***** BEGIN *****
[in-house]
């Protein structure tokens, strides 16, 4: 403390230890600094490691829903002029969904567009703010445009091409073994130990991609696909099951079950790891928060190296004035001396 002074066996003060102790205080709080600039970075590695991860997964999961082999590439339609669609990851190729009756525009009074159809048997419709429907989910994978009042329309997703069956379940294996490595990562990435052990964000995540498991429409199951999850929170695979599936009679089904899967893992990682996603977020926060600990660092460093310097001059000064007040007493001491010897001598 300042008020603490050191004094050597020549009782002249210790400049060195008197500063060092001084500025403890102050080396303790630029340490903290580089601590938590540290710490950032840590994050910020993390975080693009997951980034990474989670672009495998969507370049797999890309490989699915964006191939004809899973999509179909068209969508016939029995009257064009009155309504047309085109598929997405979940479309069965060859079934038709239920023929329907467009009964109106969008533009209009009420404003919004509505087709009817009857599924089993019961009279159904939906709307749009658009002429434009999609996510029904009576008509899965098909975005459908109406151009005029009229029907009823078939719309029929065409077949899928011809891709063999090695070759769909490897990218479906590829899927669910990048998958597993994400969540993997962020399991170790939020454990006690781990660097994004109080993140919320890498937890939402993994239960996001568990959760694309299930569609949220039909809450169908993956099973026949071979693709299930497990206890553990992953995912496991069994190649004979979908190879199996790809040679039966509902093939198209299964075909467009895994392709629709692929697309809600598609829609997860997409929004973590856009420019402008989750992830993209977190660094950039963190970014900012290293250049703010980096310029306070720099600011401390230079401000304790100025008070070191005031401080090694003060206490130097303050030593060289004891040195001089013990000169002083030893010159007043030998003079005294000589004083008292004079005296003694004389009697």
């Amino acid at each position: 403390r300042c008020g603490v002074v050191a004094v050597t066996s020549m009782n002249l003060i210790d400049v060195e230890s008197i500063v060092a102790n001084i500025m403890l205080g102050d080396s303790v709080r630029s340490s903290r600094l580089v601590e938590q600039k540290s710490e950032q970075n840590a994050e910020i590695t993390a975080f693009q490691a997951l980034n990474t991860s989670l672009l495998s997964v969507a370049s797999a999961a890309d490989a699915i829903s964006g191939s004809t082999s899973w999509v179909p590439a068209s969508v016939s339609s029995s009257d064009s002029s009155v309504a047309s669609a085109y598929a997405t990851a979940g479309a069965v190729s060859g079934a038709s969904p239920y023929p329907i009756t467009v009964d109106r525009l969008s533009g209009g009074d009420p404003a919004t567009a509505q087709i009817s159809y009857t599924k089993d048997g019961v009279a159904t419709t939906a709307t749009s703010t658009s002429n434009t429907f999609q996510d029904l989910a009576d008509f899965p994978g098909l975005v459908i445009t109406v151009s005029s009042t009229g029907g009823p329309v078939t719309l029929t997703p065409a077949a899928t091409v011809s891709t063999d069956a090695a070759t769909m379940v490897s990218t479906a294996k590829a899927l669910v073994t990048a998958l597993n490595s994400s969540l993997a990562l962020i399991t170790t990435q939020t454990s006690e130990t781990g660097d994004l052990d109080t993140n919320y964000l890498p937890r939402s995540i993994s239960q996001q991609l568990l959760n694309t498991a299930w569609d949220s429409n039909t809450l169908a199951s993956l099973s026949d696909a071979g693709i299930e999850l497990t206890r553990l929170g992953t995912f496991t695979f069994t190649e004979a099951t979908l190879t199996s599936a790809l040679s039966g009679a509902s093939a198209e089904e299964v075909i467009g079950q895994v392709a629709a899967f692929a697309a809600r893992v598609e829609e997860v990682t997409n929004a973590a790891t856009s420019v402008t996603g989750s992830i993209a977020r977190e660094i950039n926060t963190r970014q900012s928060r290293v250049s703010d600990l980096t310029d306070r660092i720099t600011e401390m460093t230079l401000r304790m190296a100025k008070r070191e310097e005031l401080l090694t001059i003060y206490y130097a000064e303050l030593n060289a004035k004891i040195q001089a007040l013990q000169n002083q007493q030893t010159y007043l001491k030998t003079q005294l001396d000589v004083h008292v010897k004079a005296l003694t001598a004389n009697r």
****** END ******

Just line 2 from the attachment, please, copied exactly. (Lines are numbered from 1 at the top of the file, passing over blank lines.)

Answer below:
């Protein structure tokens, strides 16, 4: 403390230890600094490691829903002029969904567009703010445009091409073994130990991609696909099951079950790891928060190296004035001396 002074066996003060102790205080709080600039970075590695991860997964999961082999590439339609669609990851190729009756525009009074159809048997419709429907989910994978009042329309997703069956379940294996490595990562990435052990964000995540498991429409199951999850929170695979599936009679089904899967893992990682996603977020926060600990660092460093310097001059000064007040007493001491010897001598 300042008020603490050191004094050597020549009782002249210790400049060195008197500063060092001084500025403890102050080396303790630029340490903290580089601590938590540290710490950032840590994050910020993390975080693009997951980034990474989670672009495998969507370049797999890309490989699915964006191939004809899973999509179909068209969508016939029995009257064009009155309504047309085109598929997405979940479309069965060859079934038709239920023929329907467009009964109106969008533009209009009420404003919004509505087709009817009857599924089993019961009279159904939906709307749009658009002429434009999609996510029904009576008509899965098909975005459908109406151009005029009229029907009823078939719309029929065409077949899928011809891709063999090695070759769909490897990218479906590829899927669910990048998958597993994400969540993997962020399991170790939020454990006690781990660097994004109080993140919320890498937890939402993994239960996001568990959760694309299930569609949220039909809450169908993956099973026949071979693709299930497990206890553990992953995912496991069994190649004979979908190879199996790809040679039966509902093939198209299964075909467009895994392709629709692929697309809600598609829609997860997409929004973590856009420019402008989750992830993209977190660094950039963190970014900012290293250049703010980096310029306070720099600011401390230079401000304790100025008070070191005031401080090694003060206490130097303050030593060289004891040195001089013990000169002083030893010159007043030998003079005294000589004083008292004079005296003694004389009697």